601 52nd St., Lawrenceville; 412/408-3798,


Best (Inexpensive) Night Out for Young Professionals

Looking for a different kind of weeknight activity? Why not head down to the Pittsburgh Public Theater to see a show — and throw in a Victorian parlor game or a cornhole toss? Held once during each show’s run at the theater, Mix@Six affords young adults an opportunity to mingle while playing games at the pre-show event, with a theme that correlates to the stage production. The $25.75 ticket price covers the performance plus light bites and beverages; those 26 and younger pay $15.75. — LD

621 Penn Ave., downtown; 412/316-8200 x704,; photo courtesy PPT


Best Place for (First) Friday Night Fever

First Fridays at The Frick
You don’t need bell-bottoms, and there’s no disco ball at these events. Relax on the cool lawn of the Henry Clay Frick estate and channel music of many varieties. For 20 years, Pittsburghers have been enjoying this evening event on the first Friday of June through September. Create a gourmet picnic with goodies from The Café at the Frick. Upcoming: Jerry Grcevich Tamburitza Orchestra on Aug. 1 and Sean Jones Quartet on Sept. 5. Closed July 4. — MM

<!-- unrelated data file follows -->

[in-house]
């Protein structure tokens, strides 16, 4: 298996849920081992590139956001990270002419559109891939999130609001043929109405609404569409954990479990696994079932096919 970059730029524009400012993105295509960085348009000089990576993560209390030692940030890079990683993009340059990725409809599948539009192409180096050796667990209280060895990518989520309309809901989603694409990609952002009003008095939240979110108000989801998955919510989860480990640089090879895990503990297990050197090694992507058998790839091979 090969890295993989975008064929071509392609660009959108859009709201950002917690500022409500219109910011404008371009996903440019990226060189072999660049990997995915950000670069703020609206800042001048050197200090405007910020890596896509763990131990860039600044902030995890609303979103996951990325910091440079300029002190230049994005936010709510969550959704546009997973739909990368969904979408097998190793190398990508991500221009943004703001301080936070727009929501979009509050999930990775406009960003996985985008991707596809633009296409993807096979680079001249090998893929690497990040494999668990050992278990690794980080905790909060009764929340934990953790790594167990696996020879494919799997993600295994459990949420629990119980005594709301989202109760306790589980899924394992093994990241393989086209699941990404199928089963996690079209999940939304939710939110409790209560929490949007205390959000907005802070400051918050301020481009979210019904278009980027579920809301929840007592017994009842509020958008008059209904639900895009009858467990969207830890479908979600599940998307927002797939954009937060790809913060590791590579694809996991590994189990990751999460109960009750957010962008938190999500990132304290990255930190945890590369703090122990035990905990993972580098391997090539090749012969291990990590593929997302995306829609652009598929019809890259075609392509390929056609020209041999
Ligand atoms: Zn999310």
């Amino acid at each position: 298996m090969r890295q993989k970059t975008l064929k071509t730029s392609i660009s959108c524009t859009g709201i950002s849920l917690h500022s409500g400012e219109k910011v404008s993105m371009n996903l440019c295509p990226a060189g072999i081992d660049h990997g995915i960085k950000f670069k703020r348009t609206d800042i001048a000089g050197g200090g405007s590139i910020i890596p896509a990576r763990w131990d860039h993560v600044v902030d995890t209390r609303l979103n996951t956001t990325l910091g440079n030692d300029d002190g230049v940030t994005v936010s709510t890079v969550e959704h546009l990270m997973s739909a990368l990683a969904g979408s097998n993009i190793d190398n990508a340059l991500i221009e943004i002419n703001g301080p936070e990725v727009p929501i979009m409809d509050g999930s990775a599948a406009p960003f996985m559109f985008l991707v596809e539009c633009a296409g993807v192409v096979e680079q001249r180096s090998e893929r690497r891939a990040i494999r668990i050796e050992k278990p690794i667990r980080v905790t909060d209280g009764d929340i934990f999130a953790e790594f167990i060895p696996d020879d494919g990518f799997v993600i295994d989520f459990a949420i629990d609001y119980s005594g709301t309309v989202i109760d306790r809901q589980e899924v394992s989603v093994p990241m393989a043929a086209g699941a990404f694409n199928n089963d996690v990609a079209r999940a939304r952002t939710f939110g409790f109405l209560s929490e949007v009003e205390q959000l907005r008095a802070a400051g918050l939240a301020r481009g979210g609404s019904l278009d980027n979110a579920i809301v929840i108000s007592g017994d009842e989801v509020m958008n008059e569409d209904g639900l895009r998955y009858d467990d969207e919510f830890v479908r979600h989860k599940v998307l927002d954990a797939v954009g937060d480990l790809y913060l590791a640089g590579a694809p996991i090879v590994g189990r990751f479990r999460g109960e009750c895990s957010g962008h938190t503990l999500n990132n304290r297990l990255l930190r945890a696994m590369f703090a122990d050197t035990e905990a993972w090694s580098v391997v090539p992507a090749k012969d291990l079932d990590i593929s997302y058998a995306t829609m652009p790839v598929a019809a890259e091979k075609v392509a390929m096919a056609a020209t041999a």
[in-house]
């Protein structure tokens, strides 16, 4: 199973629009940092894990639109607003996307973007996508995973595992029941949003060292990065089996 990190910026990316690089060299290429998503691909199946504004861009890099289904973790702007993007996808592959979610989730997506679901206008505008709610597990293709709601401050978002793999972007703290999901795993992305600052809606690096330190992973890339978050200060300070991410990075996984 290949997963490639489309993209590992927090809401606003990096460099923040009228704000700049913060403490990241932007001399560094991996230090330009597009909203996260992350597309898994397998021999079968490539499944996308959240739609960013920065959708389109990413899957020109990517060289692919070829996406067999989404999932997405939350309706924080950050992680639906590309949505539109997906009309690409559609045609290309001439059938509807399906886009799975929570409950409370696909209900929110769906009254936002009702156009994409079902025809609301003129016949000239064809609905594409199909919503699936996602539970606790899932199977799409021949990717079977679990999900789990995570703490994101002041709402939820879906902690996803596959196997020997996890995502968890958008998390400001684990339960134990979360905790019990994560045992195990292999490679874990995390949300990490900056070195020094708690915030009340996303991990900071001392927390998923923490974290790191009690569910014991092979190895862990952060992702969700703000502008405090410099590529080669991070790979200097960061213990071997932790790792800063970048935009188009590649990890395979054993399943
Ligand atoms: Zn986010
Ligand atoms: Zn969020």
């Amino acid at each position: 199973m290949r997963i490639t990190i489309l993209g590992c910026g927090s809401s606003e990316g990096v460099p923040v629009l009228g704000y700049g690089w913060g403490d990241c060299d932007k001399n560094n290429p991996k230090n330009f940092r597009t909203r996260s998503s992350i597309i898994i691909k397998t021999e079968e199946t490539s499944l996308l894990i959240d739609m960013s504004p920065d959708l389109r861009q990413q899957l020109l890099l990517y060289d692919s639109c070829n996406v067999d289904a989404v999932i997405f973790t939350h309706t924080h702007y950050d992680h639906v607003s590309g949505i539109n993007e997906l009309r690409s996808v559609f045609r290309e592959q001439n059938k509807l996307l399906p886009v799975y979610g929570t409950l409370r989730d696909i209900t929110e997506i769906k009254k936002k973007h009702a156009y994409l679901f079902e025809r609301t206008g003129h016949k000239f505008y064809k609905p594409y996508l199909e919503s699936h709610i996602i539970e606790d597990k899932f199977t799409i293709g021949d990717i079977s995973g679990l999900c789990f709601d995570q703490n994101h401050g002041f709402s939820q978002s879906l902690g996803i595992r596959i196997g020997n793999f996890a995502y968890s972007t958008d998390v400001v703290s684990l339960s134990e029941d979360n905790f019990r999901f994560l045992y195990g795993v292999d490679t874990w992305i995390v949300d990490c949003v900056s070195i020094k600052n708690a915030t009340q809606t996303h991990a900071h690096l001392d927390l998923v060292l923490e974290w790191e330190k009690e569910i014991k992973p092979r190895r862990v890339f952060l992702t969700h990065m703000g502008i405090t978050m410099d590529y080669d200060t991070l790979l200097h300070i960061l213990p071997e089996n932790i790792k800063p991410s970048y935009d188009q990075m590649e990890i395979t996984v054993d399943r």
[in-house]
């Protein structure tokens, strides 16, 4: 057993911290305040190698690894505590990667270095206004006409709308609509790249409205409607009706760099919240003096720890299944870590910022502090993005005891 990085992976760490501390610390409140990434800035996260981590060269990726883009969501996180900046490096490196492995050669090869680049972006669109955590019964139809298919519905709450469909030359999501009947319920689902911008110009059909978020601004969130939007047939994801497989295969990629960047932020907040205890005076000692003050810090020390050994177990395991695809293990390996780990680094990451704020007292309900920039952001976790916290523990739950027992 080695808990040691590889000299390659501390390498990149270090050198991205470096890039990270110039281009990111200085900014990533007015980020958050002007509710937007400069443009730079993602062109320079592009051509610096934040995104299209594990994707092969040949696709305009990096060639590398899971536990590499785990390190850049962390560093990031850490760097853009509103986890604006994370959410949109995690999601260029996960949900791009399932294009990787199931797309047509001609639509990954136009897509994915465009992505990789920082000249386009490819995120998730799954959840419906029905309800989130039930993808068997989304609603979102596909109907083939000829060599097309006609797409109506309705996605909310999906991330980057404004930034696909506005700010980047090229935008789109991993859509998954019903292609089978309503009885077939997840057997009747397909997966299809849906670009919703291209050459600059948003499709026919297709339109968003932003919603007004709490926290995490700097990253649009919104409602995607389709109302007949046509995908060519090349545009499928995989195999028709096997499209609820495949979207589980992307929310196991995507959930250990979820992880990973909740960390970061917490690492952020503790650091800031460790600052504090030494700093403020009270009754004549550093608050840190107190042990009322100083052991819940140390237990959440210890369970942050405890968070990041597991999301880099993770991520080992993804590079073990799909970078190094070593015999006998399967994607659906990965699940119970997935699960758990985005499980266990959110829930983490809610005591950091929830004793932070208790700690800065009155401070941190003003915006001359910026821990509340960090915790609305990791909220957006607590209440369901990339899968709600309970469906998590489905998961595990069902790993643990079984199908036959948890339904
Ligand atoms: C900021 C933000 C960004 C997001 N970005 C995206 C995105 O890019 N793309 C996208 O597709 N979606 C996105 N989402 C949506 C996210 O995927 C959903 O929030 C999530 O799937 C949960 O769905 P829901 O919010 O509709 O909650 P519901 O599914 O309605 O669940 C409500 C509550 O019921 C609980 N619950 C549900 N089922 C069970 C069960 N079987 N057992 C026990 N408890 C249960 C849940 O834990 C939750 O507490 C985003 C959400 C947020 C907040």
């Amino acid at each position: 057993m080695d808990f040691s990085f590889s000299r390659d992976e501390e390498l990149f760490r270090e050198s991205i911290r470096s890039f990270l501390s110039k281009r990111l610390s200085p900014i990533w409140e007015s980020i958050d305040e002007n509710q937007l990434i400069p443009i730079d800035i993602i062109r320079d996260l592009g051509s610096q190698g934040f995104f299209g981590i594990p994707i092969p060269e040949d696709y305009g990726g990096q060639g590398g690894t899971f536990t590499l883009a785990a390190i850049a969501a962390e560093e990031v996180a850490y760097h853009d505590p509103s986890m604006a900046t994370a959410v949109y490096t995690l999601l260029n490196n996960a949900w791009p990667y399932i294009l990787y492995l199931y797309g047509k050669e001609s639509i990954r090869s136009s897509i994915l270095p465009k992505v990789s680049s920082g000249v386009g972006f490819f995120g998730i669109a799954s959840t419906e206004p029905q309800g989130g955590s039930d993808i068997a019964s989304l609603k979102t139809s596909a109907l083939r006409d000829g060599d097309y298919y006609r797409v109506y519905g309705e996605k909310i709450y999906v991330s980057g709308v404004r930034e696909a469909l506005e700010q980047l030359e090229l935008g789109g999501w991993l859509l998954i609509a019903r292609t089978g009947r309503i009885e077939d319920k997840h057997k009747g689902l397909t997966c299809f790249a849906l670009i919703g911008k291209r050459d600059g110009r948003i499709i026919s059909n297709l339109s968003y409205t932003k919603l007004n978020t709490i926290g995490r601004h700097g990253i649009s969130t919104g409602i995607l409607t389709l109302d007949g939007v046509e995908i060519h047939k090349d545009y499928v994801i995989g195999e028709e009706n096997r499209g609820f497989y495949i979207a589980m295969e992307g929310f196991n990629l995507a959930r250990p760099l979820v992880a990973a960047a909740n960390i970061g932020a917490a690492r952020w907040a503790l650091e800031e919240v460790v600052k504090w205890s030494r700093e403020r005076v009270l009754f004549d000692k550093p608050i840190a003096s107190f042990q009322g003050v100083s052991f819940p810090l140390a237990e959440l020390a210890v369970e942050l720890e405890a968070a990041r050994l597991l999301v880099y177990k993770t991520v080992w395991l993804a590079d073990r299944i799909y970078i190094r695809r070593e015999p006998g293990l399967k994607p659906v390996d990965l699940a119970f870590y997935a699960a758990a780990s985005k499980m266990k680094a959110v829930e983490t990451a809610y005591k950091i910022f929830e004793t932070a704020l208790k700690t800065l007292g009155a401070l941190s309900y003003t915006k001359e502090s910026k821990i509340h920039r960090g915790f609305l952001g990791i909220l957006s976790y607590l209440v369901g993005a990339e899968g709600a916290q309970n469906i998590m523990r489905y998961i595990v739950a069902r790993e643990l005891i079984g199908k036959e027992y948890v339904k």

The Frick Art & Historical Center, 7227 Reynolds St., Point Breeze; suggested donation: $5 per adult; 412/371-0600;


Best Spot for a Brew and Bulldog

Packs & Dogs
Many trends are not worth the time. We’d like to see tasty hot dogs stick around, though. Besides Smith’s and all-beef varieties, Packs & Dogs offers veggie dogs. All are available in pooch-themed varieties ranging from the Bulldog (sauerkraut and mustard on kielbasa) to the Mutt (create your own). Packs & Dogs has the added benefit of boasting a selection of 500-plus bottled beers to wash down your dog. — KB

231 Shiloh St., Mount Washington; 412/431-1855,


Best Annual Parade of Pooches

Bark Shadyside
“Oh where, oh where has my little dog gone …?” Fido or Fifi may be at Bark Shadyside, a yearly fundraising event for the Animal Rescue League Shelter & Wildlife Center. That’s where canines of all kinds join their two-legged companions to strut their stuff on a 1-mile walk. In April, 139 pooches lent their paws to help less-fortunate critters at the second event, sponsored by Petagogy and Think Shadyside. — MM

412/682-1298,; photo by Jenny Karlsson


Best Use of a Brown Paper Bag

Pajer’s Bakery’s Brown-Bag Apple Pie
The age-old notion of baking an apple pie in a paper bag is alive and well at Pajer’s Bakery. The practice is said to yield a flakier crust (a feat for dedicated bakers) than traditional methods. Bakers craft the pie, popular in the fall, by folding apples and spices into a sugar-cookie crust. Loyals swear by it; first-time buyers quickly find out why. — KM

240 Ekastown Road, Sarver; 724/353-1577,


Best Place to Have Fun After Work N'at

Games N’ At